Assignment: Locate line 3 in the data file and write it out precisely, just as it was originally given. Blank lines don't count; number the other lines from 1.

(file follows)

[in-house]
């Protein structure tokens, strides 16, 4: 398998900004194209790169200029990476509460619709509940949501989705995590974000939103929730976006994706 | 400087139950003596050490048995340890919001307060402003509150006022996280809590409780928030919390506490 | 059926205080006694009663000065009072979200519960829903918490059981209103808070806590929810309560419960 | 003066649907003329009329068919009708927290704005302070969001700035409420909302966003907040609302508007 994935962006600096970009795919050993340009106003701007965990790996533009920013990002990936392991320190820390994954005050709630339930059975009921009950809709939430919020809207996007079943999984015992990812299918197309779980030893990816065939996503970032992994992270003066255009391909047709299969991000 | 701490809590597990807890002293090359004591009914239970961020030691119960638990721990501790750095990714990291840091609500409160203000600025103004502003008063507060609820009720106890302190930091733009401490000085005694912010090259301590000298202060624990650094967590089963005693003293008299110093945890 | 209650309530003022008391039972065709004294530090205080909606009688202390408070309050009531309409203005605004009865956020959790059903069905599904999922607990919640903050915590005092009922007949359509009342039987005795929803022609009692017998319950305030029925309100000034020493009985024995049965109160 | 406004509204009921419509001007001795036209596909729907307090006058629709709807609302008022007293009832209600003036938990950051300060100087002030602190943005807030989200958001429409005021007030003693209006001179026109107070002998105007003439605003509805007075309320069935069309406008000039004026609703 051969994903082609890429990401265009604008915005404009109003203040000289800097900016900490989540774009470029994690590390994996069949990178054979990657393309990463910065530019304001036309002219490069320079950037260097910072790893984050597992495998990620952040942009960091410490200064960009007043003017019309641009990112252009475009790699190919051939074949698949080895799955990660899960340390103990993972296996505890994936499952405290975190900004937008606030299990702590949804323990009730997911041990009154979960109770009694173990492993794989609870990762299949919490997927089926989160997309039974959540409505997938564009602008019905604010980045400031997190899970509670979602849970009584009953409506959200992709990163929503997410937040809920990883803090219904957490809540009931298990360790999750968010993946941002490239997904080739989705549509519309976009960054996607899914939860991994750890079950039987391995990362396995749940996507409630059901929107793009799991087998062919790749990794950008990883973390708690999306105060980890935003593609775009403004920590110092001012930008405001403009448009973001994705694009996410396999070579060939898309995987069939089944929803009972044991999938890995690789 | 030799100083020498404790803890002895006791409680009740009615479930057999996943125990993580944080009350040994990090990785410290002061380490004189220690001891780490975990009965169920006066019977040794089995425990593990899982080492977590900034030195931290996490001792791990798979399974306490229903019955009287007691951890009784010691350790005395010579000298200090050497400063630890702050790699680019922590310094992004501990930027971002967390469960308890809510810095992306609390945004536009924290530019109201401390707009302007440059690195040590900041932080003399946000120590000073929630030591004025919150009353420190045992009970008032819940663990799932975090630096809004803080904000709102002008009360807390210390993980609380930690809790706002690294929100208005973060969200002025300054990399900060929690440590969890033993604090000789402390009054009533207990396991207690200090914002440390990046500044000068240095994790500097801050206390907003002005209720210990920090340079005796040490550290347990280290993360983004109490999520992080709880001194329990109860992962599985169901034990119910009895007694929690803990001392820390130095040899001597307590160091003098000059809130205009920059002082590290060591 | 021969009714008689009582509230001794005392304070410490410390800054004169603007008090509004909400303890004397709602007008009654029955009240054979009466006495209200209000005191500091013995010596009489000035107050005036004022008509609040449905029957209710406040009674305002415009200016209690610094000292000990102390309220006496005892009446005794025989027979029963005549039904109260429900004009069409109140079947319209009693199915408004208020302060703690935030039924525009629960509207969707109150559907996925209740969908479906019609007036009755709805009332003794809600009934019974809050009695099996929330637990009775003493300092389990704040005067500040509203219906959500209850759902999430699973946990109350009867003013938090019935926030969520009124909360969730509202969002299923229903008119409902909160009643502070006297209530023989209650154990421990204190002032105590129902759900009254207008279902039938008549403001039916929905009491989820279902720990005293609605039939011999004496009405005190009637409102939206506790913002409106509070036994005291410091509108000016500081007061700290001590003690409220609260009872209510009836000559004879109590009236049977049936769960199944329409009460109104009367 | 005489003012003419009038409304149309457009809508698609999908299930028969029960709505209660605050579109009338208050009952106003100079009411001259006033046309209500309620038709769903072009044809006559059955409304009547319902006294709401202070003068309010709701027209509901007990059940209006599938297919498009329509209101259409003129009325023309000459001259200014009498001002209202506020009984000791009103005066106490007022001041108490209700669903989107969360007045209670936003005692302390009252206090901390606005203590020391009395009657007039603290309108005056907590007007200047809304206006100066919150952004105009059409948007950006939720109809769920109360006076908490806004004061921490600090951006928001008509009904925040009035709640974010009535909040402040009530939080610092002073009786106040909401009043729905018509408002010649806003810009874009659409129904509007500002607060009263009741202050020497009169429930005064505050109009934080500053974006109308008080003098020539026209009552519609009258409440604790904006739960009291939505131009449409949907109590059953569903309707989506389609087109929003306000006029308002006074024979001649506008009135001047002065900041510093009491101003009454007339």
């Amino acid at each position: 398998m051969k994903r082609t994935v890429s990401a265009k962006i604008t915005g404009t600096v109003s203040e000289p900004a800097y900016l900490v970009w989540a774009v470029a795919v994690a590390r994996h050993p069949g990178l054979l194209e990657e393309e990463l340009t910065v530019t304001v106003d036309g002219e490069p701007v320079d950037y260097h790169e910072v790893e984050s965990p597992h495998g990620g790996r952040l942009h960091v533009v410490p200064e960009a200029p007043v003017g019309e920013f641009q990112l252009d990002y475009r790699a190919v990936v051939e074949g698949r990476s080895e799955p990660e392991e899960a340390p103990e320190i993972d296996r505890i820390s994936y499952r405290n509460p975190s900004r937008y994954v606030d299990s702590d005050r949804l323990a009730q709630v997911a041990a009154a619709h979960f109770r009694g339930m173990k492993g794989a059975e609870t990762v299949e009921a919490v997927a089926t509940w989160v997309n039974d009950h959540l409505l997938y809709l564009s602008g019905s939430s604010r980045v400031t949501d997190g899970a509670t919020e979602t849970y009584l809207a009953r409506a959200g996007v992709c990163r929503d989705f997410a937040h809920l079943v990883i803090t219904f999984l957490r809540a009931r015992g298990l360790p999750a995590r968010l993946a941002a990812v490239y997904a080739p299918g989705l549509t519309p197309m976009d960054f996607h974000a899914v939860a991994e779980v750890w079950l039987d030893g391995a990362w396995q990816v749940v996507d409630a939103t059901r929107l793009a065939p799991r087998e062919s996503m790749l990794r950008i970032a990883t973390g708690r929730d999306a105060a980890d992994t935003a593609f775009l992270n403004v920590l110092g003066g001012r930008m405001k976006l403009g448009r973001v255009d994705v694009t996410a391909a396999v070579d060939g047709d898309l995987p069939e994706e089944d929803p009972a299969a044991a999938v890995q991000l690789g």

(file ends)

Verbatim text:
């Amino acid at each position: 398998m051969k994903r082609t994935v890429s990401a265009k962006i604008t915005g404009t600096v109003s203040e000289p900004a800097y900016l900490v970009w989540a774009v470029a795919v994690a590390r994996h050993p069949g990178l054979l194209e990657e393309e990463l340009t910065v530019t304001v106003d036309g002219e490069p701007v320079d950037y260097h790169e910072v790893e984050s965990p597992h495998g990620g790996r952040l942009h960091v533009v410490p200064e960009a200029p007043v003017g019309e920013f641009q990112l252009d990002y475009r790699a190919v990936v051939e074949g698949r990476s080895e799955p990660e392991e899960a340390p103990e320190i993972d296996r505890i820390s994936y499952r405290n509460p975190s900004r937008y994954v606030d299990s702590d005050r949804l323990a009730q709630v997911a041990a009154a619709h979960f109770r009694g339930m173990k492993g794989a059975e609870t990762v299949e009921a919490v997927a089926t509940w989160v997309n039974d009950h959540l409505l997938y809709l564009s602008g019905s939430s604010r980045v400031t949501d997190g899970a509670t919020e979602t849970y009584l809207a009953r409506a959200g996007v992709c990163r929503d989705f997410a937040h809920l079943v990883i803090t219904f999984l957490r809540a009931r015992g298990l360790p999750a995590r968010l993946a941002a990812v490239y997904a080739p299918g989705l549509t519309p197309m976009d960054f996607h974000a899914v939860a991994e779980v750890w079950l039987d030893g391995a990362w396995q990816v749940v996507d409630a939103t059901r929107l793009a065939p799991r087998e062919s996503m790749l990794r950008i970032a990883t973390g708690r929730d999306a105060a980890d992994t935003a593609f775009l992270n403004v920590l110092g003066g001012r930008m405001k976006l403009g448009r973001v255009d994705v694009t996410a391909a396999v070579d060939g047709d898309l995987p069939e994706e089944d929803p009972a299969a044991a999938v890995q991000l690789g």